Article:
Is This the Golden Age of Travel Distribution?
by Marilee Crocker

Travel agents who lament the passing of a so-called golden age of travel distribution, when suppliers relied exclusively on the agency sales channel, are buying into a myth. The myth is that “the old linear [distribution] model was healthy,” according to Marc Casto, president and COO of Casto Travel.

“In reality, it was terrible,” Casto told attendees at the Blue Sky Symposium, hosted by ASTA’s Young Professionals Society (YPS) in Fort Lauderdale on Wednesday.

In fact agents are in a better position in the travel distribution chain today than they were when they were the sole intermediaries between clients and suppliers, Casto asserted. “We’re in a better position because we’re working with engaged partners, as opposed to command and control.”

Casto was one of five speakers who delivered short talks on issues related to ensuring a “future travel agent workforce,” the symposium’s theme.

The half-day event brought together some 65 industry members who broke into roundtable discussions to tackle questions such as, “can we avoid a crisis?” and “the truth behind travel agent salaries.”

Myths & realities
Casto, whose $160 million agency is headquartered in San Jose, Calif., spoke about the “myths and realities in the travel agent distribution channel.”

While a distribution system that forced most information between suppliers and travelers to flow through agents may have seemed like a great thing, “there are times when we [agents] need to step out of the way,” Casto said.

In today’s world, where “every single party can work with the other,” agents who deliver more value to both supplier and client can reach a sweet spot where the interests of client, agent and supplier overlap. Then “all parties are in harmony,” Casto said.
 
Do suppliers hate agents?
That brought Casto to Myth #2: “All suppliers hate agents.”

“I will personally say that is manifestly incorrect. Suppliers love agents,” said Casto. Then he paused and added, “Some suppliers love some agents.”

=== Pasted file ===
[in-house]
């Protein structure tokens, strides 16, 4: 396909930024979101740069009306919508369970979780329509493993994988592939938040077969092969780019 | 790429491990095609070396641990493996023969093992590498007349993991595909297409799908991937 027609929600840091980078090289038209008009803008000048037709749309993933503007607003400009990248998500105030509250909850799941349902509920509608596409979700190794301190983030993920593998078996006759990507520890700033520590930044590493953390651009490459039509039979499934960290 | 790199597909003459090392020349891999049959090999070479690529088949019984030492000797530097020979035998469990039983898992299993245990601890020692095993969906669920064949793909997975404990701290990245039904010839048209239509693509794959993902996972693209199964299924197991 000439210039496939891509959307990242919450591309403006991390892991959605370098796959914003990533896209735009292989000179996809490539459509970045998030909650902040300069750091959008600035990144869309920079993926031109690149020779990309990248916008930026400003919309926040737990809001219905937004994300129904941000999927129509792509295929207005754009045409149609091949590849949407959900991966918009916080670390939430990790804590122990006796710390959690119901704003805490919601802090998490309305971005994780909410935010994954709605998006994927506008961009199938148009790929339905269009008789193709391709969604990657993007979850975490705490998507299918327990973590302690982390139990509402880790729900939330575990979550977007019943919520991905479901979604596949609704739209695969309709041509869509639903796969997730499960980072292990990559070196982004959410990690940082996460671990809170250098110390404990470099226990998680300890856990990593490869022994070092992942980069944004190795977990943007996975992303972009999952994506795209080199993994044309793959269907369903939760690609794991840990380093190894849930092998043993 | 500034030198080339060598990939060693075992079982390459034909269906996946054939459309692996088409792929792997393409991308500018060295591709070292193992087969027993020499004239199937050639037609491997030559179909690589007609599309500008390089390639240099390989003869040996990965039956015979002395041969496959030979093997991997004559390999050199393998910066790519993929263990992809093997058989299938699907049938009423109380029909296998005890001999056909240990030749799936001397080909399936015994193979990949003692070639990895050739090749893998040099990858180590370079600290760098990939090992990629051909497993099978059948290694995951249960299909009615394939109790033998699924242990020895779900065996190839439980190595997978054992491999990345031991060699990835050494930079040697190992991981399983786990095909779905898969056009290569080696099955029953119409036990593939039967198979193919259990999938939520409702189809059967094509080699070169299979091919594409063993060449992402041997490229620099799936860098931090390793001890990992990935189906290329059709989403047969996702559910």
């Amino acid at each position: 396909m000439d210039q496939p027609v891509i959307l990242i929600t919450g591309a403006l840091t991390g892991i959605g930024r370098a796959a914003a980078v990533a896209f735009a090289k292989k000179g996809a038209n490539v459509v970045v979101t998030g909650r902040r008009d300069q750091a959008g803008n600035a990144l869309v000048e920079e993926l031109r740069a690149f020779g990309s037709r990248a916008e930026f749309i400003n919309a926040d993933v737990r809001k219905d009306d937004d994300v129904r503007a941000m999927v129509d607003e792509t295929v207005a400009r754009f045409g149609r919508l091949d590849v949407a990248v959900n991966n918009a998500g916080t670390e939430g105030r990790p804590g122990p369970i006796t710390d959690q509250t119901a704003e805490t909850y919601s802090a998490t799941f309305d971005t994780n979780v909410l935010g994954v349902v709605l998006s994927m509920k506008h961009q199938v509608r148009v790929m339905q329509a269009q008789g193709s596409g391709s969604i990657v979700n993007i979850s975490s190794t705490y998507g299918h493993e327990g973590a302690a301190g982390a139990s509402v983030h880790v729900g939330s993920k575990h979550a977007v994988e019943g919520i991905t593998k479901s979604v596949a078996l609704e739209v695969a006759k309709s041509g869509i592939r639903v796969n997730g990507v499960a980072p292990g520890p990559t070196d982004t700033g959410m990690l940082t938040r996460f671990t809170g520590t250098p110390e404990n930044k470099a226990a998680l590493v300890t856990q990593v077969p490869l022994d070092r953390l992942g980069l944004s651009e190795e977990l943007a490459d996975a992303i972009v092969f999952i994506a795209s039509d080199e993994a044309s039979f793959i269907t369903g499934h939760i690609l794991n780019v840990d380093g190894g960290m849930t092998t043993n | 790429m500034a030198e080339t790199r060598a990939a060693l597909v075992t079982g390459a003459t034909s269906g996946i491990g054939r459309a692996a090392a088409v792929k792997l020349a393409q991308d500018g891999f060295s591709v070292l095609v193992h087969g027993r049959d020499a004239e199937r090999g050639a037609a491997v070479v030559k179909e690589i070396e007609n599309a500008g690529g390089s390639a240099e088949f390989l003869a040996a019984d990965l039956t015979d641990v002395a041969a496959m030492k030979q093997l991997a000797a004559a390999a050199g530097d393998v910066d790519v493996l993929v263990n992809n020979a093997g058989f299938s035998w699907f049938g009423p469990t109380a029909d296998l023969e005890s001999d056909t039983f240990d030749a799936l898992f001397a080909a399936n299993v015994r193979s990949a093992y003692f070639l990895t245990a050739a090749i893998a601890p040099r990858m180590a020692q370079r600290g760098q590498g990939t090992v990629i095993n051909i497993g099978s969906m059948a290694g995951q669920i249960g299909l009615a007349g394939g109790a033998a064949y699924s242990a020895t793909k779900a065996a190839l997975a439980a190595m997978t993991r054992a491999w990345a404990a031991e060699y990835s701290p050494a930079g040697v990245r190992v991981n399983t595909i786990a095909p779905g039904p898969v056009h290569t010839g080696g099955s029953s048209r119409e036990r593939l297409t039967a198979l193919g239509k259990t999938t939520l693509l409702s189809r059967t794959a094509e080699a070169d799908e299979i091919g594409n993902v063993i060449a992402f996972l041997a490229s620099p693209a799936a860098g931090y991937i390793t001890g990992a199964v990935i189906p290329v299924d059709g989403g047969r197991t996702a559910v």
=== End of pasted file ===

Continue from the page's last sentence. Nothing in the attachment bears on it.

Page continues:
The question is who are the agents that suppliers love? “What is that special mix that suppliers are looking for?”

Agents’ value for suppliers
One answer for agents lies in selling luxury and premium products. “That’s where we provide the most value for suppliers. For suppliers, the margin is made on premium and luxury product.”

But suppliers such as airlines and hotel companies that provide just one travel component “have trouble managing high-end clients,” Casto told Travel Market Report. They can’t see “the entirety of the customer experience. Agents are in a better position to see everything.”

For instance, he said, agents can help hoteliers to sell the right room to the right customer and give them complete details about what that client wants. “That’s where we provide value.”

Myth #3 is that travelers call agents to buy a product. That’s old-school linear thinking, Casto said. “Clients don’t call us to buy a product anymore. They want something special. We need to know that in advance.”

More endearing role
What was Casto’s key take-away for travel sellers? Agents need to “recognize and embrace the fact that it’s better for us to have to prove our value on a daily basis,” Casto said.

“We’re being measured based on the service we provide, not just our position [in the supply chain]. That is far more endearing to clients and suppliers. I’d rather be judged based on how I perform then on pressing a key [to transact a sale].”

Next time: Owners and managers need to take advantage of the unique strengths that younger agents bring to the business.

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Kevin    7/25/2013 11:32:33 AM
Great article; excellent insights from a true industry star! Kevin Mitchell Business Travel Coalition

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In the past, I have gone in to negotiations one-sided, thinking it is always about me. When I went back to that supplier, wanting to do more, no matter what, the relationship was never the same.

 

Gary Pollard
CTC, president of Ambassador Tours, San Francisco

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